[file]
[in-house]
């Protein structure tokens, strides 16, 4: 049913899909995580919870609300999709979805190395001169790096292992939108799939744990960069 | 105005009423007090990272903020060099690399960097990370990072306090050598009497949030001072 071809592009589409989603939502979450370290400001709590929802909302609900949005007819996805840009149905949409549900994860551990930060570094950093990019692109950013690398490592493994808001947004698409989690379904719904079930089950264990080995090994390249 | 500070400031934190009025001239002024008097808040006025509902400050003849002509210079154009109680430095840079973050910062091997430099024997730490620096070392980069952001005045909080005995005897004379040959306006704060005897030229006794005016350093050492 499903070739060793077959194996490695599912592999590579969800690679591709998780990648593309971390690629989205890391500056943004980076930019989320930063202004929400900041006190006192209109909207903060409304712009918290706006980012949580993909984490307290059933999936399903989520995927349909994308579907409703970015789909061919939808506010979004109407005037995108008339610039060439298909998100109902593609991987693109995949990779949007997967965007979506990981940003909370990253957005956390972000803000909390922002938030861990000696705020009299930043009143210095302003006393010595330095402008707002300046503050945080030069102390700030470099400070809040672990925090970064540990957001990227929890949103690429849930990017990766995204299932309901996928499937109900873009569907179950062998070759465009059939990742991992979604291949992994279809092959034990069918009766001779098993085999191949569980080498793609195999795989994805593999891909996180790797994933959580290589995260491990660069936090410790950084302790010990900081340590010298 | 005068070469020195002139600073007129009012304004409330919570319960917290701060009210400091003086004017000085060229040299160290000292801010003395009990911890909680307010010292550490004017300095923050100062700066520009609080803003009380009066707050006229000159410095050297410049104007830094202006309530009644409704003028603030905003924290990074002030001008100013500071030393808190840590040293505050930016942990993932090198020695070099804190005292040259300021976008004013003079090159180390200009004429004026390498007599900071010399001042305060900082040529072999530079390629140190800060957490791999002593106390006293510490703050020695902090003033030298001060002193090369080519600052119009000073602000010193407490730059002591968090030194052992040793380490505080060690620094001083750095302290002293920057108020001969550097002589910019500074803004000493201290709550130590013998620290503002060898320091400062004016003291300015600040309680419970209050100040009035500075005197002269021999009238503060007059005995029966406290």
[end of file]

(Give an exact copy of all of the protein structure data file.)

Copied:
[in-house]
């Protein structure tokens, strides 16, 4: 049913899909995580919870609300999709979805190395001169790096292992939108799939744990960069 | 105005009423007090990272903020060099690399960097990370990072306090050598009497949030001072 071809592009589409989603939502979450370290400001709590929802909302609900949005007819996805840009149905949409549900994860551990930060570094950093990019692109950013690398490592493994808001947004698409989690379904719904079930089950264990080995090994390249 | 500070400031934190009025001239002024008097808040006025509902400050003849002509210079154009109680430095840079973050910062091997430099024997730490620096070392980069952001005045909080005995005897004379040959306006704060005897030229006794005016350093050492 499903070739060793077959194996490695599912592999590579969800690679591709998780990648593309971390690629989205890391500056943004980076930019989320930063202004929400900041006190006192209109909207903060409304712009918290706006980012949580993909984490307290059933999936399903989520995927349909994308579907409703970015789909061919939808506010979004109407005037995108008339610039060439298909998100109902593609991987693109995949990779949007997967965007979506990981940003909370990253957005956390972000803000909390922002938030861990000696705020009299930043009143210095302003006393010595330095402008707002300046503050945080030069102390700030470099400070809040672990925090970064540990957001990227929890949103690429849930990017990766995204299932309901996928499937109900873009569907179950062998070759465009059939990742991992979604291949992994279809092959034990069918009766001779098993085999191949569980080498793609195999795989994805593999891909996180790797994933959580290589995260491990660069936090410790950084302790010990900081340590010298 | 005068070469020195002139600073007129009012304004409330919570319960917290701060009210400091003086004017000085060229040299160290000292801010003395009990911890909680307010010292550490004017300095923050100062700066520009609080803003009380009066707050006229000159410095050297410049104007830094202006309530009644409704003028603030905003924290990074002030001008100013500071030393808190840590040293505050930016942990993932090198020695070099804190005292040259300021976008004013003079090159180390200009004429004026390498007599900071010399001042305060900082040529072999530079390629140190800060957490791999002593106390006293510490703050020695902090003033030298001060002193090369080519600052119009000073602000010193407490730059002591968090030194052992040793380490505080060690620094001083750095302290002293920057108020001969550097002589910019500074803004000493201290709550130590013998620290503002060898320091400062004016003291300015600040309680419970209050100040009035500075005197002269021999009238503060007059005995029966406290």